Green Spaces In Your City – Why They Are So Important?

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Green Spaces are domestic gardens, parks and woodlands (Photograph – Chloe Cawood)

It is now estimated that half of the population live in cities. This metropolitan lifestyle so many brits are now living appears to be the norm, however there are cons to the ever-growing population in urban areas. It results in more vehicles on the road, more trees getting cut down to build new infrastructure and consequently more pollution.

In Greater Manchester, the most significant pollutant is Nitrogen Dioxide (NO2) which forms primarily from road traffic emissions. A supreme court case found that large cities such as Manchester and London are at illegal levels of pollution; according to EU standards.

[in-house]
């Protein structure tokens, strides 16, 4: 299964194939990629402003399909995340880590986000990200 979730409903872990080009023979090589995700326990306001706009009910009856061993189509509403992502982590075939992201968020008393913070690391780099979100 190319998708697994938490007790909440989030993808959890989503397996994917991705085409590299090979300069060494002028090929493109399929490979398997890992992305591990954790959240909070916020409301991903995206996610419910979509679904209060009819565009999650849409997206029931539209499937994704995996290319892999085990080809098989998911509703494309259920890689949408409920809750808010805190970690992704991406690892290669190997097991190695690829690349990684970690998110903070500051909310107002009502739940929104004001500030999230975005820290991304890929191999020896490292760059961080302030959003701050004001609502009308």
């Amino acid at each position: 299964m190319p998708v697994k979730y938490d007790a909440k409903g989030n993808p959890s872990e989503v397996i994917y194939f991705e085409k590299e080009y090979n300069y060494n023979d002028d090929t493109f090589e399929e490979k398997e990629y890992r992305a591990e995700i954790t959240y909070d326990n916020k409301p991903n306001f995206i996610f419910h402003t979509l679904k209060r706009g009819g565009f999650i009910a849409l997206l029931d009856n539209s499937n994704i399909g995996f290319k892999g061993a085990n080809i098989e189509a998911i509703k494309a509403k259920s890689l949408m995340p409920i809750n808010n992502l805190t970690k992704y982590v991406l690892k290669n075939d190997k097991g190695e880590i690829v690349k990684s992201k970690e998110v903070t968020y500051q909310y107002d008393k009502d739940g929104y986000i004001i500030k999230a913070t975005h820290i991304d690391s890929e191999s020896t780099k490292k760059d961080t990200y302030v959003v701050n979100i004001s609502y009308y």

The pollution index in Manchester bases itself on NO2 which often exceeds health standards, particularly by the city centre and busy roads such as Oxford Road.  It is estimated that Manchester will not comply to the legal until 2020.

Areas which exceed government standards can be viewed on the Air Quality Management Area (AQMA) Map.

However, traffic and pollution levels on Oxford Road sparked the transformation to redevelop the road into a pedestrian friendly street; giving priority to cyclists and buses.

 

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Building new homes is leading to green spaces being demolished (Photograph- Chloe Cawood)

Due to the increase in population, there has been a dramatic increase in the amount of green space being demolished to be replaced with ‘artificial surface’, which includes housing.

Research into the benefits of more green spaces in urban areas have proven that they can help tackle climate change and air pollution. Domestic gardens and parks filled with trees and shrubs can improve air quality simply by removing harmful gases and particles from the air as well as cooling the air with the shade they provide.